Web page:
A cluttered, historical drama

While Room saw Donoghue build a large narrative within four walls, Frog Music explores a sprawling city and she owns it with practised ease, helped largely by her extensive research

Published: 27th May 2014 08:11 AM  |   Last Updated: 27th May 2014 08:11 AM   |  A+A-

BANGALORE: Historical drama at its verbose best, Emma Donoghue’s Frog Music is sexy, mysterious and full of courage. Frog Music, part murder mystery, part social commentary of the late 19th century San Francisco, is Donoghue’s follow up novel to her Booker nominated Room.

It’s the summer of 1876, and San Fransisco is caught in the middle of the most debilitating heat wave it has ever seen; add to that a vicious small pox epidemic and tensions have never been higher. The original cultural melting pot, SF is the centre for immigrants  of all kinds, and one such is 24-year-old Blanche, a French burlesque who makes comfortable money in SF to own a six-storeyed building in Chinatown. She uses this money to support herself, her long time seedy boyfriend and pimp Arthur and his best friend Ernest. Arthur and Blanche also have an infant son, P’tit, whom neither of them are too happy about. As a result, they send P’tit away to a farm, believing that the country air will do him better.

Getting caught in the midst of this comfortable set-up is Jenny, a happy go lucky cross-dressing frog catcher (yes, that’s a thing), and as soon as she barges into Blanche’s life (by nearly running her over), she topples it inside out. They become good friends, but when Jenny starts asking the more uncomfortable questions, things start to unravel at Blanche’s home. A fight occurs and Blanche and Jenny escape, Blanche forgetting all about her son. This in itself should tell you how uncomfortable Blanche is with the prospect of motherhood.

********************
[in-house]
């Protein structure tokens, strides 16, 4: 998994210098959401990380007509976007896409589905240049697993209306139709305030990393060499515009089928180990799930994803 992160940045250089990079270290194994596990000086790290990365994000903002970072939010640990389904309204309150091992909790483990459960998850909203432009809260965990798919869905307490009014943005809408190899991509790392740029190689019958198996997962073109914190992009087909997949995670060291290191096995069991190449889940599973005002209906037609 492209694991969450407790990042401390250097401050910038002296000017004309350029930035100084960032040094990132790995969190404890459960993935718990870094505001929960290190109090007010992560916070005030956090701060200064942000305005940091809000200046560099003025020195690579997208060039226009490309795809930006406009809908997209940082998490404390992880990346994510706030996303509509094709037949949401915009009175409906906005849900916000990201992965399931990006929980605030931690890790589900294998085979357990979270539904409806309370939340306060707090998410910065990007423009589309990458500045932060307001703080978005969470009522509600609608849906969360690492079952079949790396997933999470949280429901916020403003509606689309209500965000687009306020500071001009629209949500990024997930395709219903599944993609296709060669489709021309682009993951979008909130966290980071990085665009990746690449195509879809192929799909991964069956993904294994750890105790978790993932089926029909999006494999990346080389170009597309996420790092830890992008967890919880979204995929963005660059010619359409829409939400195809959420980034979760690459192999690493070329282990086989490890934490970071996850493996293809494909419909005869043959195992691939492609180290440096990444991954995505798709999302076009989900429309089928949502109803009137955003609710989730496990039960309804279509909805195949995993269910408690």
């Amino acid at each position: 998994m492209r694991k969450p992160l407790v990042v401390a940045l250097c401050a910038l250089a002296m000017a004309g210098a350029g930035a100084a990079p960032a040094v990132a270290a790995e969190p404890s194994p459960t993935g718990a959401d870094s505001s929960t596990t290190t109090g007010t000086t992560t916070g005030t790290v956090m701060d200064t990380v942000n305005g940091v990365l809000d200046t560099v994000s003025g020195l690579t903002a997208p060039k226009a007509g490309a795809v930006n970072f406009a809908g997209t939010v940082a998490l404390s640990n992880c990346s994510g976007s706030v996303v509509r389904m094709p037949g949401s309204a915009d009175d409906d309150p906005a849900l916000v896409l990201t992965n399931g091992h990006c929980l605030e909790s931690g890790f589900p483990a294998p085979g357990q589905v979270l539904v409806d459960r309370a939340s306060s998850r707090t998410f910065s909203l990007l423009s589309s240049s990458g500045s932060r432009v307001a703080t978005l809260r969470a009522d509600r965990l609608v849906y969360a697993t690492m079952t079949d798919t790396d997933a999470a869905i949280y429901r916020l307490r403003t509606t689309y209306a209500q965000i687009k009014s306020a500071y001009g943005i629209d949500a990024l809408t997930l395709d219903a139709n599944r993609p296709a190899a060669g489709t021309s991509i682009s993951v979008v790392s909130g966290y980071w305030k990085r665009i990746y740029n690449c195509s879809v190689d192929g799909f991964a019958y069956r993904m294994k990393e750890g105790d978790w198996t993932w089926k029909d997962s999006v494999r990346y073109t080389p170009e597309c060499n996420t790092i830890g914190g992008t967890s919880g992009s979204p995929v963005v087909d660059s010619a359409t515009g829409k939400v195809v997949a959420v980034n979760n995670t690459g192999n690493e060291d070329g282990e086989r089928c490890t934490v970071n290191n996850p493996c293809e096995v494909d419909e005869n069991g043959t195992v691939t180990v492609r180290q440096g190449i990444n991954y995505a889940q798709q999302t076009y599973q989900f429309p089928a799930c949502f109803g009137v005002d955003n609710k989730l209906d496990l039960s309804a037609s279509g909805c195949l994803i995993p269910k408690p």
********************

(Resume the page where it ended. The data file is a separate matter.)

A murder takes place, and we find Jenny gunned down while she was in the middle of humming a tune (the book is filled with songs, sometimes tampering the flow of the story). Blanche truly believes she was the intended victim, and in the rage of her grieving, she vows to avenge her dear friend.

The book is split into two narrative threads. The first follows Blanche after Jenny’s murder as she makes her way through San Francisco’s underbelly, and she also finds her son in the process, though not where she expects. The second strand goes back in time, before the murder took place, delineating Jenny and Blanche’s friendship.

The introduction to the book tells us that the novel is based on true events and nearly every character is based on a living person. The research Donoghue has put into the book is apparent through her vivid portrayal of San Francisco - a living, breathing character in itself - constantly shifting, changing shape, blurring boundaries of race and culture. The sex depicted in the novel is over powering and even nauseous at times - from brothels to streets to salons, the physical heat of the city finds its way into the bodies of these characters.

And Donoghue finds her canvas is suddenly quite large here - while Room saw her build a large and thickly-populated narrative within four walls, Frog Music explores an entire sprawling city and she owns this city with practised ease, helped largely by her extensive research, of course.

But what really lights up this novel is the brief and unlikely friendship between Blanche and Jenny. While Blanche starts out as a character who may seem witless, self serving and extremely annoying at the most; the transformative powers of their friendship give her purpose and motivate her to take control of her life.

The book also takes a close look at women - their relationships, their innate strength to surpass the most difficult situations and the sometimes overrated role of the mother.

Verdict: Emma Donoghue’s Frog Music may make for a quick summer read, mediocre in its narrative and form, superlative in some of its descriptions and characters.




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